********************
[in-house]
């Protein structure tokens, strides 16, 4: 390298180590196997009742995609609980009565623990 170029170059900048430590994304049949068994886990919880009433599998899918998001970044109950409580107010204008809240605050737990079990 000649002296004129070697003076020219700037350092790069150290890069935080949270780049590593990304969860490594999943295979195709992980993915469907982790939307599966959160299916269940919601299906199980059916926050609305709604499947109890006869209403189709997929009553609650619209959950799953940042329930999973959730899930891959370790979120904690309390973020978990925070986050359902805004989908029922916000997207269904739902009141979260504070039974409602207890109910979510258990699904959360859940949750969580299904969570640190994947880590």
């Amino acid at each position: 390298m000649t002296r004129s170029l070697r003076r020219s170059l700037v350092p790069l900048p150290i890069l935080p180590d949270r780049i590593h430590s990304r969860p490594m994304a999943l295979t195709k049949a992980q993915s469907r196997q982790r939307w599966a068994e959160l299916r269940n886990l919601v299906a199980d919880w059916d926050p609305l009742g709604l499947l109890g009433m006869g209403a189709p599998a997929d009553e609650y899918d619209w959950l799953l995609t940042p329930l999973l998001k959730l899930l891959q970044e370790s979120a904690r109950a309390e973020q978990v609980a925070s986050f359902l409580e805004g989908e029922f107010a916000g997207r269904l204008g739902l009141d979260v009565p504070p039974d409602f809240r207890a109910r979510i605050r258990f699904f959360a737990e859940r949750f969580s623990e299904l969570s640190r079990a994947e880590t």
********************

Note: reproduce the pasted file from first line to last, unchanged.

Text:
[in-house]
């Protein structure tokens, strides 16, 4: 390298180590196997009742995609609980009565623990 170029170059900048430590994304049949068994886990919880009433599998899918998001970044109950409580107010204008809240605050737990079990 000649002296004129070697003076020219700037350092790069150290890069935080949270780049590593990304969860490594999943295979195709992980993915469907982790939307599966959160299916269940919601299906199980059916926050609305709604499947109890006869209403189709997929009553609650619209959950799953940042329930999973959730899930891959370790979120904690309390973020978990925070986050359902805004989908029922916000997207269904739902009141979260504070039974409602207890109910979510258990699904959360859940949750969580299904969570640190994947880590």
């Amino acid at each position: 390298m000649t002296r004129s170029l070697r003076r020219s170059l700037v350092p790069l900048p150290i890069l935080p180590d949270r780049i590593h430590s990304r969860p490594m994304a999943l295979t195709k049949a992980q993915s469907r196997q982790r939307w599966a068994e959160l299916r269940n886990l919601v299906a199980d919880w059916d926050p609305l009742g709604l499947l109890g009433m006869g209403a189709p599998a997929d009553e609650y899918d619209w959950l799953l995609t940042p329930l999973l998001k959730l899930l891959q970044e370790s979120a904690r109950a309390e973020q978990v609980a925070s986050f359902l409580e805004g989908e029922f107010a916000g997207r269904l204008g739902l009141d979260v009565p504070p039974d409602f809240r207890a109910r979510i605050r258990f699904f959360a737990e859940r949750f969580s623990e299904l969570s640190r079990a994947e880590t």